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Narratives of Ambivalence

The Ethics of Vulnerability and Agency in Research with Girls in the Sex Trade

Alexandra Ricard-Guay and Myriam Denov

. While it is important to acknowledge the abuses committed against minors in the sex trade, this one-dimensional narrative may come into opposition with how the girls themselves perceive their experiences, and may actually hinder an understanding of the

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Tehmina Pirzada

Western rescue narrative in which a white mutant, Wolverine, saves her ( Dar 2008 ). In contrast to Dust, Kamala Khan is a fashionable 16-year-old Pakistani-American girl who combats crime, racism, and Islamophobia in Jersey City, New Jersey. Deploying her

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Robyn Singleton, Jacqueline Carter, Tatianna Alencar, Alicia Piñeirúa-Menéndez, and Kate Winskell

constructed in the collective lay imagination has the potential to inform health outcomes at the individual and population levels and is crucial to understanding and influencing processes of sociocultural change. Narratives are a particularly valuable, yet

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Interrogating the Essential

Moral Baselines on Adult-Child Sex

Richard Yuill

In this paper I emphasize the multiple ways dominant moral and essentialist understandings feed into the wider regulatory norms and conventional thinking governing adult‐child sexual relations. Clearly, researchers are not immune from the ascendant material and symbolic hegemony enjoyed by child sexual abuse (CSA) paradigms. Indeed the experience of the seven critical writers and researchers cited in the paper, coupled with the author’s own experiences carrying out PhD research in this area, clearly reinforce this point. I contend that sociological and Foucauldian insights on age and sexual categorization can offer a helpful tool‐kit for unpacking the contested claims from CSA survivors, child liberationists, and the specific case of one respondent who resists victimological labelling of his sexual experiences with adults.

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Being a Responsible Violent Girl?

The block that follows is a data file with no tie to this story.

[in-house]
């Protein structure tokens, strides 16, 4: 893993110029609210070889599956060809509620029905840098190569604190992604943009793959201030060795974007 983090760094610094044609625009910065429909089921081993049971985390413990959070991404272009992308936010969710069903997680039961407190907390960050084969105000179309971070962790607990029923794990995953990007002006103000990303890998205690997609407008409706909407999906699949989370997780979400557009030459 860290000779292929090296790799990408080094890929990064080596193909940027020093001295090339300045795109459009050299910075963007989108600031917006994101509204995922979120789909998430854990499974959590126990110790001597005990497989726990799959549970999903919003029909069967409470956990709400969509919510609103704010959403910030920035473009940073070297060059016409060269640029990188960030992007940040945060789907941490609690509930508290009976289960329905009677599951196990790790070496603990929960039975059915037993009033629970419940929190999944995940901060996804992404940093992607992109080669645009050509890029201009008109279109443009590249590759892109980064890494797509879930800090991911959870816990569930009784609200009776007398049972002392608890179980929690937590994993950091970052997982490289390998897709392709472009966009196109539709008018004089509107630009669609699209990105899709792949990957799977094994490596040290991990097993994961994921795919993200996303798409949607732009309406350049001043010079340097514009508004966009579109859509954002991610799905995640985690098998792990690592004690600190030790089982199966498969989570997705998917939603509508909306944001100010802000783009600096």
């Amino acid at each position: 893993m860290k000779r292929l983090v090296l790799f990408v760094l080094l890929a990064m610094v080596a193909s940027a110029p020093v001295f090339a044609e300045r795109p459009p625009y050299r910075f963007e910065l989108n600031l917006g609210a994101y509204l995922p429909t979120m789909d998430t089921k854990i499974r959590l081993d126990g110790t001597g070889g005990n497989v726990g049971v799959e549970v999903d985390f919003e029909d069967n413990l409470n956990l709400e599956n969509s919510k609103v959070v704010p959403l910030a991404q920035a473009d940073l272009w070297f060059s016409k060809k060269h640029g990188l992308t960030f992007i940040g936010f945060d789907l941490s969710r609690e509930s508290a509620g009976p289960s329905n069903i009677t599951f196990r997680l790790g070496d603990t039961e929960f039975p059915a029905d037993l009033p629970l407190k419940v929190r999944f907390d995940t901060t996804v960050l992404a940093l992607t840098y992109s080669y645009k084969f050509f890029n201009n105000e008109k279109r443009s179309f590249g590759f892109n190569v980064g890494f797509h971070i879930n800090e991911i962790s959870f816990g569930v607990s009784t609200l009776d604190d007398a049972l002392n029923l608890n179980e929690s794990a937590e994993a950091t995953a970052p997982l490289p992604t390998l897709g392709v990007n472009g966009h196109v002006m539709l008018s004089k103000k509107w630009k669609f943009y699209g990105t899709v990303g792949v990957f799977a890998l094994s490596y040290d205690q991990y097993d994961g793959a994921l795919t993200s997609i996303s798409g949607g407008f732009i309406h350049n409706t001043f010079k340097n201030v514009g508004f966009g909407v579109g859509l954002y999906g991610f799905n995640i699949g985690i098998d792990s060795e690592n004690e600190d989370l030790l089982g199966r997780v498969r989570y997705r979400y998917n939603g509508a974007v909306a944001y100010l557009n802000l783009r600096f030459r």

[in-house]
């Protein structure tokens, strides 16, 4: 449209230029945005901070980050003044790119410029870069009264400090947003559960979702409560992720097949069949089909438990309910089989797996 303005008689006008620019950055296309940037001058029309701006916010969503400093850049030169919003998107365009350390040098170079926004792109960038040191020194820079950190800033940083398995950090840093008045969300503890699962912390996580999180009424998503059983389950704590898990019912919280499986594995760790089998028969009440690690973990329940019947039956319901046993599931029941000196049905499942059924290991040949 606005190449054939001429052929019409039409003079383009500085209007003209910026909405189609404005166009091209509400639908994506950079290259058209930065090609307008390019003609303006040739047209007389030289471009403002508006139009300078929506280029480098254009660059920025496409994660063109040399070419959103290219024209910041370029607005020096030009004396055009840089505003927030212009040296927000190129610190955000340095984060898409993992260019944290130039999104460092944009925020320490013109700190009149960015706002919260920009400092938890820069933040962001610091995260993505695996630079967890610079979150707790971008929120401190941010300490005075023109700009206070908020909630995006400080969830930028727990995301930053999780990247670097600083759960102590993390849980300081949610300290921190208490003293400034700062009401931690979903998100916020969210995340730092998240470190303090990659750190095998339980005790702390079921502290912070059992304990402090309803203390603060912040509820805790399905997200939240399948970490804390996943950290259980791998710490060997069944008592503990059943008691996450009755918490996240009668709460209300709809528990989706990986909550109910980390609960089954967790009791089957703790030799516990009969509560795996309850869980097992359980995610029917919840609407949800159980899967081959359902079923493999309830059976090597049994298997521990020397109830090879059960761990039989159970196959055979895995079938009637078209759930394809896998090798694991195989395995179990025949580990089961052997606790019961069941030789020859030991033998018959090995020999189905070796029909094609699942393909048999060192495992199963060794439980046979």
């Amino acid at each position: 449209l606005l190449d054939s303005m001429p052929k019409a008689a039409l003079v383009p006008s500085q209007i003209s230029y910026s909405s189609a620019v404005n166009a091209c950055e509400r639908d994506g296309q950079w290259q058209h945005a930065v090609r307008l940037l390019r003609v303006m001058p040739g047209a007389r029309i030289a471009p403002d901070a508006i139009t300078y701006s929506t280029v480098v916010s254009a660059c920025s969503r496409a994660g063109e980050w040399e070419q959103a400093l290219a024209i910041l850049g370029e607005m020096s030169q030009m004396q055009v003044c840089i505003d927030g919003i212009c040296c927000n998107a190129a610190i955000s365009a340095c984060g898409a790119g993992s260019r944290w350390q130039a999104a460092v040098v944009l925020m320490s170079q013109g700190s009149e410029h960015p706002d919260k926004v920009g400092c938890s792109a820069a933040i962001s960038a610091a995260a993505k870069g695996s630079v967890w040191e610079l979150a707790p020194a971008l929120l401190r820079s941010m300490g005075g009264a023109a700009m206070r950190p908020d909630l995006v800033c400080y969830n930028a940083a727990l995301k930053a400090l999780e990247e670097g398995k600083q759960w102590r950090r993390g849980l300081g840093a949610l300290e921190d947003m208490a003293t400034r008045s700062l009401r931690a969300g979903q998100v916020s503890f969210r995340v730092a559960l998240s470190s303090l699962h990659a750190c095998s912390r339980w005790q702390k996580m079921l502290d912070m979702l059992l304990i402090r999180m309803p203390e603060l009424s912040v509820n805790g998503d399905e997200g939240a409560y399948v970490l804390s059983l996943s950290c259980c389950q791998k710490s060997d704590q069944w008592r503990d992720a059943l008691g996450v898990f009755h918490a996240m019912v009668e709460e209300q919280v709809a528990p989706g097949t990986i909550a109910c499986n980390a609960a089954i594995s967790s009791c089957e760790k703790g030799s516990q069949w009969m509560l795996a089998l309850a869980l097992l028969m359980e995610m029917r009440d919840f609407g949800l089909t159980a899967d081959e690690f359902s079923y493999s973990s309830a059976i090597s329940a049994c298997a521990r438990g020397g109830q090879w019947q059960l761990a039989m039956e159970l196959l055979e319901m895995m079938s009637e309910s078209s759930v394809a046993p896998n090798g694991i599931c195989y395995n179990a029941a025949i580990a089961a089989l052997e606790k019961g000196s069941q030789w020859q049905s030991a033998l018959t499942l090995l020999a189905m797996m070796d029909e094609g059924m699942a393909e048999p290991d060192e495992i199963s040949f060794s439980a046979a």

Exploring Female Violence, Self-management, and ADHD

Hanna Bertilsdotter Rosqvist and Linda Arnell

positions vary depending on context and situation. We set out to discuss these narratives in relation to discourses of girls and girlhoods in research. Discourses on Violence, Girls, and ADHD: A Short Overview Jessica Ringrose (2006) reminds us that power

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“Like Alice, I was Brave”

The Girl in the Text in Olemaun’s Residential School Narratives

Roxanne Harde

long period during which the Canadian government systematically removed Indigenous children from their homes and communities, these texts differ from most personal narratives about residential schools in that Olemaun chose—indeed she begged—to go to

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I’m Not Loud, I’m Outspoken

Narratives of Four Jamaican Girls’ Identity and Academic Success

Rowena Linton and Lorna McLean

belief that reality can be articulated through a collaborative process between the researcher and participant. Together with our participants, we co-created their narratives. Sampling Although the sample size in a narrative research design is frequently

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Stephanie Russo

's story as a backdrop for the romance narrative of her young heroine, Patience Linacre, in her novel, My Friend Anne: A Story of the Sixteenth Century ( 1901 ). This novel is an early example of the maid's narrative, in which such a story is told through

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Becoming a Gentleman

Adolescence, Chivalry, and Turn-of-the-Century Youth Movements

Kent Baxter

are interspersed with poems, represent long narratives told by three narrators. First, Sir Richard Dalyngridge, a Norman knight, describes his adventures in England during the late eleventh and early twelfth centuries, which include occupying a Saxon

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Reframing Disability through Graphic Novels for Girls

Alternative Bodies in Cece Bell’s El Deafo

Wendy Smith-D’Arezzo and Janine Holc

new neighborhood. The main character, also called Cece, is given a complex inner life through drawings and word balloons, which contain language that at times represents her thoughts (and thus function as a running narrative commenting on events) and